In the literature, many methods for beam characterization have been described, such as the so-called knife-edge [1114], point scan method [15], particle scan [16], or slit method [17], to just name a few. In the knife-edge method, a beam-block realized by a sharp edge made from an opaque material (such as a knife or razor-blade) is line-scanned through the beam perpendicular to its optical axis while the transmitted power is monitored by a detector for multiple scanning directions. From the resulting photocurrent curves (power vs. position of the edge relative to the beam) the so-called beam-projections onto the scanning-line and finally the beam shape can be tomographically reconstructed [2, 5].

In a more recent study, knife-edges made from pure materials (metals, semiconductors, etc.) were systematically studied and polarization dependent effects in the knife-edge profiling method were observed [18]. Those effects result in a shift and a deformation of the measured projections and depend on the polarization and wavelength of the input beam, and the materials of the knife-edge samples. Caused by the aforementioned distortions introduced by knife-edges made from pure materials, a proper reconstruction of the beam under study seems to be impossible using a standard evaluation method. But recently we have demonstrated that the interaction between the knife-edge and a highly focused linearly polarized fundamental Gaussian beam can be understood in terms of the moments of the beam (beam profile times a polynomial) and, therefore, an adapted beam reconstruction and fitting technique can be successfully applied in this case [19].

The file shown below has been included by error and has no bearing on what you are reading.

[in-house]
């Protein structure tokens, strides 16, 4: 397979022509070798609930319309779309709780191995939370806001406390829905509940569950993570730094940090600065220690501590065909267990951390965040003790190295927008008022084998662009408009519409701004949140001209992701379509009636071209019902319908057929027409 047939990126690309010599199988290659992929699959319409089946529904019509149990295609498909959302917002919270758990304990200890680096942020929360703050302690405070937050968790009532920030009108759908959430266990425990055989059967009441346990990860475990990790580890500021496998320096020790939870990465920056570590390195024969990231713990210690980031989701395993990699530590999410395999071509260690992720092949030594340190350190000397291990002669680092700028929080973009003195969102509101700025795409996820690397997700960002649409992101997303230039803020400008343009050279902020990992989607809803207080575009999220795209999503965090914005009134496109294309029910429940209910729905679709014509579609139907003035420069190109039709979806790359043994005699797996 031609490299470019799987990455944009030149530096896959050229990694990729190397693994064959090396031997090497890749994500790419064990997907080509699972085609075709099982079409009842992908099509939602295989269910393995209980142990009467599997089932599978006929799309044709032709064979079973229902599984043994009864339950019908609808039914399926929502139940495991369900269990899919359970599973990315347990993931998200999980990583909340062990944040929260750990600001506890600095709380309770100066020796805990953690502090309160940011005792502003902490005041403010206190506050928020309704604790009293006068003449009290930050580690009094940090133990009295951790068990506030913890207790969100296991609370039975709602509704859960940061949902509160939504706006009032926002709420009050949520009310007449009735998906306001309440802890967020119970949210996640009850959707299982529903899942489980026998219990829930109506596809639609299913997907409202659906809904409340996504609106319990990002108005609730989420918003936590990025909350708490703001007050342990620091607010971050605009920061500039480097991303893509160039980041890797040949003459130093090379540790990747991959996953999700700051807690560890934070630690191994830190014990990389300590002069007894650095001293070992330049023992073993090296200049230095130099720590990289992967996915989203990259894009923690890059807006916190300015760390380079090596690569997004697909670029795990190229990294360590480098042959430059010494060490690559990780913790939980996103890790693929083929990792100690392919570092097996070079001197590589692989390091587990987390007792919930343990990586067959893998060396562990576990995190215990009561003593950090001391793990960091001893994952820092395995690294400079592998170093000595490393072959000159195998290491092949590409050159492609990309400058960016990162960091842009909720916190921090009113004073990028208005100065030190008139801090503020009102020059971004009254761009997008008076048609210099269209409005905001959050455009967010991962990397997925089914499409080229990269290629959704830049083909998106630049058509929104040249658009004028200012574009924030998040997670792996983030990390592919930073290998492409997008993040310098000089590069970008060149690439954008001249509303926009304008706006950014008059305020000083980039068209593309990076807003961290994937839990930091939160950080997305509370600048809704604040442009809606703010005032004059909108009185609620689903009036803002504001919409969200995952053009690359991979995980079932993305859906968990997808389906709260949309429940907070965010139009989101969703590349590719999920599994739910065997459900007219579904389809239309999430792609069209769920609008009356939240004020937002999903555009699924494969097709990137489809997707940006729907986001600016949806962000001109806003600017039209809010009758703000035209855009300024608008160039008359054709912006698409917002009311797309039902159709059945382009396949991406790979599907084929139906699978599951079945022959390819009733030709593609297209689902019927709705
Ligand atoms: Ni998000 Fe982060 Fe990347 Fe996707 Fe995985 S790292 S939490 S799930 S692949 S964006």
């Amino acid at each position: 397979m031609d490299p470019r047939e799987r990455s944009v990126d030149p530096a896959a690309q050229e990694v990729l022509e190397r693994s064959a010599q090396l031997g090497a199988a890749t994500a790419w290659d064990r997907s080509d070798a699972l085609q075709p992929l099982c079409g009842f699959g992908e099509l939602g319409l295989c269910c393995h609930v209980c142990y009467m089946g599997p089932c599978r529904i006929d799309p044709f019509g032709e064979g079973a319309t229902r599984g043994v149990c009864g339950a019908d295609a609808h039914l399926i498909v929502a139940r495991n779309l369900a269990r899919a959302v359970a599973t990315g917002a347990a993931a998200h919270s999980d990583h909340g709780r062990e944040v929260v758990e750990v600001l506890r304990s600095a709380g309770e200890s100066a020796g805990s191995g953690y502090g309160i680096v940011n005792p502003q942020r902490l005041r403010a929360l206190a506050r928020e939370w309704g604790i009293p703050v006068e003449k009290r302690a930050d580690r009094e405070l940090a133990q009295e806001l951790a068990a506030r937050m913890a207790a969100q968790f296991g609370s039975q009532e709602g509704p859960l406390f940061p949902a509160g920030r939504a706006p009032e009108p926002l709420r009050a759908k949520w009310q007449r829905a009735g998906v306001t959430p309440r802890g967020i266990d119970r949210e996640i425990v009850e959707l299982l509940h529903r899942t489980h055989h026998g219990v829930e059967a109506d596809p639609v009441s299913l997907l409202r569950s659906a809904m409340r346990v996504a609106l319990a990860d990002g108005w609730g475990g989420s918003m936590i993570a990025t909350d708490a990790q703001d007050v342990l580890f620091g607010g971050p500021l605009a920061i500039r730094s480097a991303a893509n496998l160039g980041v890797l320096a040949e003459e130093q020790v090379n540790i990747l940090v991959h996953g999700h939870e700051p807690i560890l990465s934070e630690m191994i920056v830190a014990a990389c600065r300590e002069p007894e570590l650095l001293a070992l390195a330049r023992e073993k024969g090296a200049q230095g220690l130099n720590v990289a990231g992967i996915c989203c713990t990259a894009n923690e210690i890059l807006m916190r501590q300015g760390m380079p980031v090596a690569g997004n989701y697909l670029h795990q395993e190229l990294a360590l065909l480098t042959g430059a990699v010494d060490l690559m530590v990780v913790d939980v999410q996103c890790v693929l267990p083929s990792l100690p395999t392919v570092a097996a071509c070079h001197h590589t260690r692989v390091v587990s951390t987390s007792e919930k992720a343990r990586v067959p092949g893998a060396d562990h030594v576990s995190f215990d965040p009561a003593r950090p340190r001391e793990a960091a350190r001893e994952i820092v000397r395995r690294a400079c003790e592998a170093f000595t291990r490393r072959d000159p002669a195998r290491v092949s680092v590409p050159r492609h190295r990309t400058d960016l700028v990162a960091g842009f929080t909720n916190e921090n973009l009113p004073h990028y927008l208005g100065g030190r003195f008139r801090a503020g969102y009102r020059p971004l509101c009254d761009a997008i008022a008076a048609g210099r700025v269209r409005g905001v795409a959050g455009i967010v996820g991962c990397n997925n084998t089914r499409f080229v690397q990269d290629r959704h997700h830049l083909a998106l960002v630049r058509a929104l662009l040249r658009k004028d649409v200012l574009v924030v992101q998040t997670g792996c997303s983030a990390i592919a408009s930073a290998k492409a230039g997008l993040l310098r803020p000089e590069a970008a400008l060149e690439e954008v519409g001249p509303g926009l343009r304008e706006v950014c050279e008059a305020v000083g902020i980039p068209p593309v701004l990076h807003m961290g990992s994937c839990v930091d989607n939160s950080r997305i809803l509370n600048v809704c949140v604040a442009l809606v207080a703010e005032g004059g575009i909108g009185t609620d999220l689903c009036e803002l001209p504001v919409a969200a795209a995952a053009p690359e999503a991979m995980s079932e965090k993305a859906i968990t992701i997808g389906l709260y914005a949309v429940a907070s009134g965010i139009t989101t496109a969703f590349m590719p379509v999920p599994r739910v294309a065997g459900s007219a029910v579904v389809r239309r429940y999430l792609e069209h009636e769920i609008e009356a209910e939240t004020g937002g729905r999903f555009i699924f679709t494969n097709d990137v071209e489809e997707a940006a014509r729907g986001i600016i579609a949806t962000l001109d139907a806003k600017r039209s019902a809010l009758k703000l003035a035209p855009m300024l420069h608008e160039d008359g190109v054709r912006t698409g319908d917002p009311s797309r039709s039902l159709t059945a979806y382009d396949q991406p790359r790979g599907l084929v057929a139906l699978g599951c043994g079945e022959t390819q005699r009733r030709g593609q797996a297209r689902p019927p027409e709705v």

The aim of the study presented in this article is an extension of the previously discussed method by applying the knowledge already obtained for linearly polarized fundamental Gaussian beams [18, 19] and to develop an adapted knife-edge reconstruction technique for highly focused linearly polarized first order Hermite-Gaussian beams [20], which are the constituents of radially and azimuthally polarized beams.

2 Theoretical Considerations

2.1 Basics of the Knife-Edge Method

The principle of the knife-edge method is depicted in Figure 1. For experimental reasons we consider here beam profiling by two adjacent edges of a single rectangularly shaped metallic knife-pad. The photocurrent generated inside the photodiode is proportional to the power P detected by the photodiode and is recorded for each beam position x0 with respect to the knife-edge


where P0 is a proportionality coefficient and I is the electric field intensity. In the conventional knife-edge method, the derivative P/x0 of the photocurrent curve with respect to the beam position x0 reconstructs a projection of the intensity onto the xz-plane at z=0 (projection onto the x-axis) [11]. In a next step, the two-dimensional electric field intensity distribution can be reconstructed from projections measured along different directions using the Radon back-transform, if polarization-dependent effects can be neglected [2, 5].